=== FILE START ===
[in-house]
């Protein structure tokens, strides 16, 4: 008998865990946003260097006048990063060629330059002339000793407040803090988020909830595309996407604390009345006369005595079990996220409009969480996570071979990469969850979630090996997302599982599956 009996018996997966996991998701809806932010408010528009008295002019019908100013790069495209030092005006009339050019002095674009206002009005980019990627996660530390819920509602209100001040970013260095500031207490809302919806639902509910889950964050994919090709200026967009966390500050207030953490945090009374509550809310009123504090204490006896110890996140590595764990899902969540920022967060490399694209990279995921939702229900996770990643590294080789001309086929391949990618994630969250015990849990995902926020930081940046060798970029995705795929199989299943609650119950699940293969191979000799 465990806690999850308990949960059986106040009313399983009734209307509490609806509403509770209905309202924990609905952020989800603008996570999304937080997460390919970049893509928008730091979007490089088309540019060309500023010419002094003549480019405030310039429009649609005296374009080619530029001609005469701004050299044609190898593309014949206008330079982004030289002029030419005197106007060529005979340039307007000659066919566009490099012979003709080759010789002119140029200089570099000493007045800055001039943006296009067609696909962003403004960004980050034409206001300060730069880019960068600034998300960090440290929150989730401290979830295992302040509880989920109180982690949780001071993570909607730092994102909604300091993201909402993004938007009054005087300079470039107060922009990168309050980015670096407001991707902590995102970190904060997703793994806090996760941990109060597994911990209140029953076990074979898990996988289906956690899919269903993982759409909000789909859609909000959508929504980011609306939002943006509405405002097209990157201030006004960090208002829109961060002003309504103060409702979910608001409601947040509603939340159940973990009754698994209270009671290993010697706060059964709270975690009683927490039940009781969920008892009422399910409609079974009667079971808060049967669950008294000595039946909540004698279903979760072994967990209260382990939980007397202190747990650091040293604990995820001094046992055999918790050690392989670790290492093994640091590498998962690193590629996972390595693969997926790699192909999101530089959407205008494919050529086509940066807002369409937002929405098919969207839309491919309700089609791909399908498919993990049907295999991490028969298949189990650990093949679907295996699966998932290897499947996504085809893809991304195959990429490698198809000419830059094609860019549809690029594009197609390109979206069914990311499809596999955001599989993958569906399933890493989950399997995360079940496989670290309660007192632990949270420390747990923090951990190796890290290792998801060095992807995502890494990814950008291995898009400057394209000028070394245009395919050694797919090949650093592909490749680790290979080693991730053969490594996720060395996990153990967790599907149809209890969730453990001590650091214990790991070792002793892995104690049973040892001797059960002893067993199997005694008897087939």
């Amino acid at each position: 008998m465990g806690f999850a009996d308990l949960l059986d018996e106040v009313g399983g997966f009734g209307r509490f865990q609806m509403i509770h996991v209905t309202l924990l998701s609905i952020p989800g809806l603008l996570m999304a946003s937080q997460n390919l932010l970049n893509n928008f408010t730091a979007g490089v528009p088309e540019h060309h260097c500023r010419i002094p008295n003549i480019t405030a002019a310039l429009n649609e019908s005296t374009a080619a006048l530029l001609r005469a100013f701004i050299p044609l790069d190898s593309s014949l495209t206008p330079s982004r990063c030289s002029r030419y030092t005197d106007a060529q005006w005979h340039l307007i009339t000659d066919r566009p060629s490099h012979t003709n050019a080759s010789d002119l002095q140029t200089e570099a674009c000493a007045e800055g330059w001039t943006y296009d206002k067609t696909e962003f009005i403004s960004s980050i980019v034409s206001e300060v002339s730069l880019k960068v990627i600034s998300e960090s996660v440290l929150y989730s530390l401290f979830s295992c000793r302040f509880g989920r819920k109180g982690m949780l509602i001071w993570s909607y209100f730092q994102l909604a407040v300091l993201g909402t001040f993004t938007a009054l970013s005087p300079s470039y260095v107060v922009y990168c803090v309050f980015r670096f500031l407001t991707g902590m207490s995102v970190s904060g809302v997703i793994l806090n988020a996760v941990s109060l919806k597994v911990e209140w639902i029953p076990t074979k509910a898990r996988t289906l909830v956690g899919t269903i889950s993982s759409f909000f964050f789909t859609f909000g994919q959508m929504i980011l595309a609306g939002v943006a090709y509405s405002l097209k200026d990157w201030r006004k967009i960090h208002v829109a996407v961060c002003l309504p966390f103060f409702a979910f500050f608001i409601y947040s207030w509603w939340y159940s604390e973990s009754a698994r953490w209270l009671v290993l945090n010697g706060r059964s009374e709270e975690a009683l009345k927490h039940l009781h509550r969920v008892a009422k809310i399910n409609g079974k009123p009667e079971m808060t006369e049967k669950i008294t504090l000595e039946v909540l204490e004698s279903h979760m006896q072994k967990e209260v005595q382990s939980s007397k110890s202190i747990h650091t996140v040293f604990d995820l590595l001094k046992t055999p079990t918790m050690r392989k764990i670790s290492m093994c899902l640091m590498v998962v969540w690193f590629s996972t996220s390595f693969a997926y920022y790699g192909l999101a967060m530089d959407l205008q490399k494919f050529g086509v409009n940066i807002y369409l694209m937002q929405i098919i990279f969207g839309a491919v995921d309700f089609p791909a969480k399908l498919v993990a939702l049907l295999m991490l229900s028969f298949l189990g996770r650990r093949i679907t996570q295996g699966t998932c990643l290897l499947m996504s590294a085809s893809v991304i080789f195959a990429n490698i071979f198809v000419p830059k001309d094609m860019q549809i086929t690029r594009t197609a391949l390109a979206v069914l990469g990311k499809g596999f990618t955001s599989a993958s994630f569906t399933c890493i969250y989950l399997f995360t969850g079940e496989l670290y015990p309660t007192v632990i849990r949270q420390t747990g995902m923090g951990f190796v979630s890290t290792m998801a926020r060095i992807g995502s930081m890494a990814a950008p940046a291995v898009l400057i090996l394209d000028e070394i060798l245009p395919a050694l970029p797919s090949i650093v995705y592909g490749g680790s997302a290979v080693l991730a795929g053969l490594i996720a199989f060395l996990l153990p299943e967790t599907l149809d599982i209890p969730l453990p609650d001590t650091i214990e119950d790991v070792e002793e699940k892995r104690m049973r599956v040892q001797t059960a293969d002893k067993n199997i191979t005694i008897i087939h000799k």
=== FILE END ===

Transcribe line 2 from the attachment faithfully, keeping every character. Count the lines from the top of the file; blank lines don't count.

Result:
């Protein structure tokens, strides 16, 4: 008998865990946003260097006048990063060629330059002339000793407040803090988020909830595309996407604390009345006369005595079990996220409009969480996570071979990469969850979630090996997302599982599956 009996018996997966996991998701809806932010408010528009008295002019019908100013790069495209030092005006009339050019002095674009206002009005980019990627996660530390819920509602209100001040970013260095500031207490809302919806639902509910889950964050994919090709200026967009966390500050207030953490945090009374509550809310009123504090204490006896110890996140590595764990899902969540920022967060490399694209990279995921939702229900996770990643590294080789001309086929391949990618994630969250015990849990995902926020930081940046060798970029995705795929199989299943609650119950699940293969191979000799 465990806690999850308990949960059986106040009313399983009734209307509490609806509403509770209905309202924990609905952020989800603008996570999304937080997460390919970049893509928008730091979007490089088309540019060309500023010419002094003549480019405030310039429009649609005296374009080619530029001609005469701004050299044609190898593309014949206008330079982004030289002029030419005197106007060529005979340039307007000659066919566009490099012979003709080759010789002119140029200089570099000493007045800055001039943006296009067609696909962003403004960004980050034409206001300060730069880019960068600034998300960090440290929150989730401290979830295992302040509880989920109180982690949780001071993570909607730092994102909604300091993201909402993004938007009054005087300079470039107060922009990168309050980015670096407001991707902590995102970190904060997703793994806090996760941990109060597994911990209140029953076990074979898990996988289906956690899919269903993982759409909000789909859609909000959508929504980011609306939002943006509405405002097209990157201030006004960090208002829109961060002003309504103060409702979910608001409601947040509603939340159940973990009754698994209270009671290993010697706060059964709270975690009683927490039940009781969920008892009422399910409609079974009667079971808060049967669950008294000595039946909540004698279903979760072994967990209260382990939980007397202190747990650091040293604990995820001094046992055999918790050690392989670790290492093994640091590498998962690193590629996972390595693969997926790699192909999101530089959407205008494919050529086509940066807002369409937002929405098919969207839309491919309700089609791909399908498919993990049907295999991490028969298949189990650990093949679907295996699966998932290897499947996504085809893809991304195959990429490698198809000419830059094609860019549809690029594009197609390109979206069914990311499809596999955001599989993958569906399933890493989950399997995360079940496989670290309660007192632990949270420390747990923090951990190796890290290792998801060095992807995502890494990814950008291995898009400057394209000028070394245009395919050694797919090949650093592909490749680790290979080693991730053969490594996720060395996990153990967790599907149809209890969730453990001590650091214990790991070792002793892995104690049973040892001797059960002893067993199997005694008897087939």